Politics and Elections

November 7, 2013

Proposition 5 allows NYCO Minerals use of state property, adds 1,507 acres to Adirondack Forest Preserve.



At the Adirondack Council, Executive Director William Janeway said the addition of 1,500 acres to state forestland is a win for the park.

“It shows that voters value the environmental and economic benefits of the state’s 6 million-acre Adirondack Park. They share our vision of an Adirondack Park that works best when its wild character is protected and its small towns and hamlets are vibrant and alive,” Janeway said in a news release Wednesday.

“We thank all our partners and supporters for assisting in this victory for the park and its communities,” he said.

“Now we can together focus on other strategies that don’t require constitutional amendments but do combine additional protection of waters and land and enhancement of the wild forest character of the state’s largest park, including actions that foster vibrant communities and sustainable jobs.”


Peter Bauer, executive director of Protect the Adirondacks, was among the most outspoken environmental leaders against Proposition 5.

“Protect the Adirondacks is heartened by the over (one) million New Yorkers who voted ‘no’ on Proposition 5 and voted to defend the Forest Preserve,” he said in a statement Wednesday.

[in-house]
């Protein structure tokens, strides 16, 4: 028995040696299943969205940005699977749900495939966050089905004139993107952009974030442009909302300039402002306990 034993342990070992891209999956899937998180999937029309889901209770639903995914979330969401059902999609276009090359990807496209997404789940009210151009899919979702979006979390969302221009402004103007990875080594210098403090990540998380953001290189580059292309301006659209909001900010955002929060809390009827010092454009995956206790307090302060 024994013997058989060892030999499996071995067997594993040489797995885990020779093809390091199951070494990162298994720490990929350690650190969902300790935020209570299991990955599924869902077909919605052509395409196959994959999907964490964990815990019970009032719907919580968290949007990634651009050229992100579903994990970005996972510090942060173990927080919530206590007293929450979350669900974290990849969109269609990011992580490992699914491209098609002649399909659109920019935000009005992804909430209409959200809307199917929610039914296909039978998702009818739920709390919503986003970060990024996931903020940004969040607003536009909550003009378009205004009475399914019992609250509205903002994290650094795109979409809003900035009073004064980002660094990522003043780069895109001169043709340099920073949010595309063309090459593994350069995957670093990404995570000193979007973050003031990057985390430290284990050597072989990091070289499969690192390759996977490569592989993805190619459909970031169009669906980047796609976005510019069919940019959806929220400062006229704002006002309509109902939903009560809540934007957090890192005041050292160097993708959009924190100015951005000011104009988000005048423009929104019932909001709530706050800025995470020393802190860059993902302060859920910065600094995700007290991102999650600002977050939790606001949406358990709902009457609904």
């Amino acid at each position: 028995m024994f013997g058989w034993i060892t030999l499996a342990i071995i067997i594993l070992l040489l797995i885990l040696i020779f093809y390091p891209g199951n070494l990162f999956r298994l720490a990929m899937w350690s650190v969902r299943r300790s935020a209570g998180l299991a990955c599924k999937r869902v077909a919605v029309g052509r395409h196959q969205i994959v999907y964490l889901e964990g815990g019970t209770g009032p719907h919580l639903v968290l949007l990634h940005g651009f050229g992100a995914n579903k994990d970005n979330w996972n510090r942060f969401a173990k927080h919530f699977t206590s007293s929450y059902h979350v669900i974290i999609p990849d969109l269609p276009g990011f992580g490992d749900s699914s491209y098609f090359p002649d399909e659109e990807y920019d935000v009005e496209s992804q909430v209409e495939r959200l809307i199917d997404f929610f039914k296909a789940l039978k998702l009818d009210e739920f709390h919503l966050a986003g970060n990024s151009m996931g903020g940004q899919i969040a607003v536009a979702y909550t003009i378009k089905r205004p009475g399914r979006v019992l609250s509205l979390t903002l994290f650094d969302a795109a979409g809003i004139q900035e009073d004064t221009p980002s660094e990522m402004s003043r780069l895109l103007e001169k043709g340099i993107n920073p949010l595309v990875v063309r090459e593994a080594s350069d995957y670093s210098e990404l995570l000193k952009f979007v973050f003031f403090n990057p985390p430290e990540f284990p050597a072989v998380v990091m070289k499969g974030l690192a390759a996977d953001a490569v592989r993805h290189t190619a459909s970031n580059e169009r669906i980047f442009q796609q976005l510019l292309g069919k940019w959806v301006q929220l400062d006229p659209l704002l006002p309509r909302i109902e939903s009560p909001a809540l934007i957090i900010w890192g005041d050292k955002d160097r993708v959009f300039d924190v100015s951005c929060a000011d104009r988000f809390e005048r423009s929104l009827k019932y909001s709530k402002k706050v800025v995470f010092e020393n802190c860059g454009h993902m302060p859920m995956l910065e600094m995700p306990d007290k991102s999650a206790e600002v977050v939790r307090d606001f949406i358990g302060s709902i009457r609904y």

“Despite overwhelming odds in favor of its passage, Proposition 5 turned out to be a real contest. In practical terms,” he said, “this was a split decision. Proposition 5 was the most closely contested of the six constitutional amendments given to voters this year and the most closely contested in decades.”

Bauer believes the decision will weaken the Forever Wild stance in state land preservation — the Article 14 clause that governs use and protection of the Adirondack and Catskills Parks.


Proposition 4 was approved by a 72 percent margin on Election Day.

The voter OK clears land title to more than 200 parcels in Hamilton County, allowing landowners in Raquette Lake and Long Lake to end longstanding ownership disputes tagged to survey errors in the 1800s.

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